The camel treatment 2

We have taken these extracts from an essay on slavery in Arab Africa, in particular Mauritania and the Sudan, by Samuel Cotton, titled Arab Masters-Black Slaves:

These black African slaves in Mauritania are subjected to mental and emotional torments that have always been concomitant with slavery. “Routine” punishments for the slightest fault include beatings, denial of food and prolonged exposure to the sun, with hands and feet tied together. “Serious” infringement of the master’s rule can mean prolonged tortures, documented in a report by Africa Watch.

Some of the tortures are highly imaginative. Even a natural sadist would need to ponder for a while to come up with them:

These include 1. The “camel treatment,” where a human being is wrapped around the belly of a dehydrated camel and tied there. The camel is then given water and drinks until its belly expands enough to tear apart the slave. 2. The “insect treatment,” where insects are put in his ears. The ears are waxed shut. The arms and legs are bound. The person goes insane from the bugs running around in his head. 3. The “burning coals” where the victim is seated flat, with his legs spread out. He is then buried in sand up to his waist, until he cannot move. Coals are placed between his legs and are burnt slowly. After a while, the legs, thighs and sex of the victim are burnt. There are other gruesome tortures … Another report states that some slaves caught fleeing are often castrated or branded like cattle. …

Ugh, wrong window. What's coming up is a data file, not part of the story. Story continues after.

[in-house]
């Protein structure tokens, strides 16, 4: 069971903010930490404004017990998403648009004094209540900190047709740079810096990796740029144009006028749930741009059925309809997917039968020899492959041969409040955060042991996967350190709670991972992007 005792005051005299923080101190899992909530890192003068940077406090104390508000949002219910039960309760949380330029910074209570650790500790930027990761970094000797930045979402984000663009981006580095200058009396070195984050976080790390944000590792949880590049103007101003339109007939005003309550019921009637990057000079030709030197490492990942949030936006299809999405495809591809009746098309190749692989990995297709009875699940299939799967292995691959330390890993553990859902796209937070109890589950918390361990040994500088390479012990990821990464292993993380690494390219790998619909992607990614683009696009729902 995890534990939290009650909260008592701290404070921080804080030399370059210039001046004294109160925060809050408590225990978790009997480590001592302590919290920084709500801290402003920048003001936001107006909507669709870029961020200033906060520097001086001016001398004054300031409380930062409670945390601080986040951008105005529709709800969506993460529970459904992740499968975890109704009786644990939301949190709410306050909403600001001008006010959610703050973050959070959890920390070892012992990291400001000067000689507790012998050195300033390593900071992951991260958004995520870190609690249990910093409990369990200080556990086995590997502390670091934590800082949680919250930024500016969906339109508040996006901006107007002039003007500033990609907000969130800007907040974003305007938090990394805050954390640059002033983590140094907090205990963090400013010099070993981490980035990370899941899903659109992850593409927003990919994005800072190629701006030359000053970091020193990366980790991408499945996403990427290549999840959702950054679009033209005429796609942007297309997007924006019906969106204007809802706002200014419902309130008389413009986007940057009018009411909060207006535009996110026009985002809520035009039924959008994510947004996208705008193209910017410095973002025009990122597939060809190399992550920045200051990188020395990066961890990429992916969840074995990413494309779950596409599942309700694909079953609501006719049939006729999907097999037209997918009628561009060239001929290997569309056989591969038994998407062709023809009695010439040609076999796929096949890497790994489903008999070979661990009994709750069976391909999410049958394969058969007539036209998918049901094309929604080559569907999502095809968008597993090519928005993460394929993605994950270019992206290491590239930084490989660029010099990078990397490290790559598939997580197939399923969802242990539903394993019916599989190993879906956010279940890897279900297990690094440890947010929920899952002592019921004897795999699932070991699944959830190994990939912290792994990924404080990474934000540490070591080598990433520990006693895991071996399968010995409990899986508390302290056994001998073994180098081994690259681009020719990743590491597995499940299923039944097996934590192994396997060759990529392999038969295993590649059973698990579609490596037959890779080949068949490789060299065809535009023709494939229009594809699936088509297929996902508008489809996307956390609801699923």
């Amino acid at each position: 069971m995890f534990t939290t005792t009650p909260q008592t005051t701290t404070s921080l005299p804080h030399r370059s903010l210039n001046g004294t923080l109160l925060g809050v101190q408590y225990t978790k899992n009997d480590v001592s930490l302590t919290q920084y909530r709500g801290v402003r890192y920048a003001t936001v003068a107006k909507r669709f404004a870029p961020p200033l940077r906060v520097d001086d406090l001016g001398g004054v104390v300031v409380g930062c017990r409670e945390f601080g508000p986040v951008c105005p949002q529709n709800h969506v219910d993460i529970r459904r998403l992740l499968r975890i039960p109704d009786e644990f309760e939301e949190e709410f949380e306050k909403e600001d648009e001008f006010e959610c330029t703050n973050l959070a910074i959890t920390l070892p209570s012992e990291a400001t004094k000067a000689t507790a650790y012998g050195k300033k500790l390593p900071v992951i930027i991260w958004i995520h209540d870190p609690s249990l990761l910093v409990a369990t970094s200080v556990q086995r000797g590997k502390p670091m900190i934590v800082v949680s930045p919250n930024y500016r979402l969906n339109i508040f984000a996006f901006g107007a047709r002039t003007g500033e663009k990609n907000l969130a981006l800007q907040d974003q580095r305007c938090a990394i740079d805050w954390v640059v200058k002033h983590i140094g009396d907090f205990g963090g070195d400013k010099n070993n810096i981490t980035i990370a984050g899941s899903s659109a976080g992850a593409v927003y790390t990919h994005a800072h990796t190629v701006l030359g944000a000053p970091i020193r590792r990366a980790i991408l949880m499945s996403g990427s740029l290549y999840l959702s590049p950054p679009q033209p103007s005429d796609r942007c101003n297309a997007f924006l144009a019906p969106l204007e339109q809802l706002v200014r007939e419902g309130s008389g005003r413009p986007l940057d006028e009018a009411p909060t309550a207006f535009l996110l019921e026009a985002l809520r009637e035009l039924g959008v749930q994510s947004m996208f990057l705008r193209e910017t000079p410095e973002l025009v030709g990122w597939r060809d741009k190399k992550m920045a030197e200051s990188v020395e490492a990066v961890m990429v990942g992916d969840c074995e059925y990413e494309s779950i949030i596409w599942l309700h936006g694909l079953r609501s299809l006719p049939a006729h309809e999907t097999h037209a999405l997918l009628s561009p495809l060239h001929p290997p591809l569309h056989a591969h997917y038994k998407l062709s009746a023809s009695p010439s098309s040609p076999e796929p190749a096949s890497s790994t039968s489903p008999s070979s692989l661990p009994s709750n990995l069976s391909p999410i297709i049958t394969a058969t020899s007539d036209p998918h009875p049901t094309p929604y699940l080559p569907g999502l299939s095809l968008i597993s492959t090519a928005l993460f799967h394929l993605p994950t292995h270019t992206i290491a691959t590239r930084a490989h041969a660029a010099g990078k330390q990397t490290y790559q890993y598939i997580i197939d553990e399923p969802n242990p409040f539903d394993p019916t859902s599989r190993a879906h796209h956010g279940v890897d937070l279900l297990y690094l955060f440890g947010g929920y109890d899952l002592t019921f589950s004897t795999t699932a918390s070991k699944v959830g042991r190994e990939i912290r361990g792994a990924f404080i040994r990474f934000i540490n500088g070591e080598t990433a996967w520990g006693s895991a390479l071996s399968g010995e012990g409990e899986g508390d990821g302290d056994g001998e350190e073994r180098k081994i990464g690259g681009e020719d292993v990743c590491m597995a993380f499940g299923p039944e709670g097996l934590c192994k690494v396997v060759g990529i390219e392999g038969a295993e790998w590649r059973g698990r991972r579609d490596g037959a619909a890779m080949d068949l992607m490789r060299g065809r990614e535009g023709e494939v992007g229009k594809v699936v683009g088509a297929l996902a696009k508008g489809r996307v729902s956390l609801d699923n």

The civil war … led to the resurgence of the slave trade….Arab militias, armed by the Government, raid villages, mostly those of the Dinka tribe, shoot the men and enslave the women and children. …

The price varies with supply. According to the London Economist (January 6, 90) in 1989, a woman or child could be bought for $90. In 1990, as the raids increased, the price fell to $15. …

The head of state, Omar Hassan el Beshir, is reputed to have six or eight slaves in his home in Khartoum.

The author asks “why has the media given such little attention to this story?” and suggests an answer:

Perhaps fear of incurring the wrath of the Islamic governments of Mauritania and the Sudan lies at the heart of the issue. It is dangerous business to expose corrupt regimes in Islamic countries.

We have heard so.

Certainly Gaspar Biro found it was:

Biro produced a 42-page report to the U.N.’s Commission on Human Rights in Geneva. He pointed to slave trafficking, and that the Sudanese criminal law provides routinely for flogging, amputation, death by stoning, and in special cases, for the execution and crucifixion of children as young as 7. The Sudanese called his report a “flagrant blasphemy and a deliberate insult to the Islamic Religion” on which it says Sudanese law is based.

Biro received “veiled threats” against his life, and a blunt warning not to offend Islam from the Sudanese embassy in Washington, D.C.

Will any power come to the aid of the slaves held by Arab owners?

The United Nations will not. Islamic states dominate that disgusting organization.

Will the US State Department do anything? Not while Barack Obama is president and Hillary Clinton is secretary of state.

Last questions:

Should the United States – once rid of Obama and his black-winged minions – act to put an end to this time-honored custom of slave-owning in Islamic countries? If so, why? As a moral imperative? As resistance to the jihad? Both?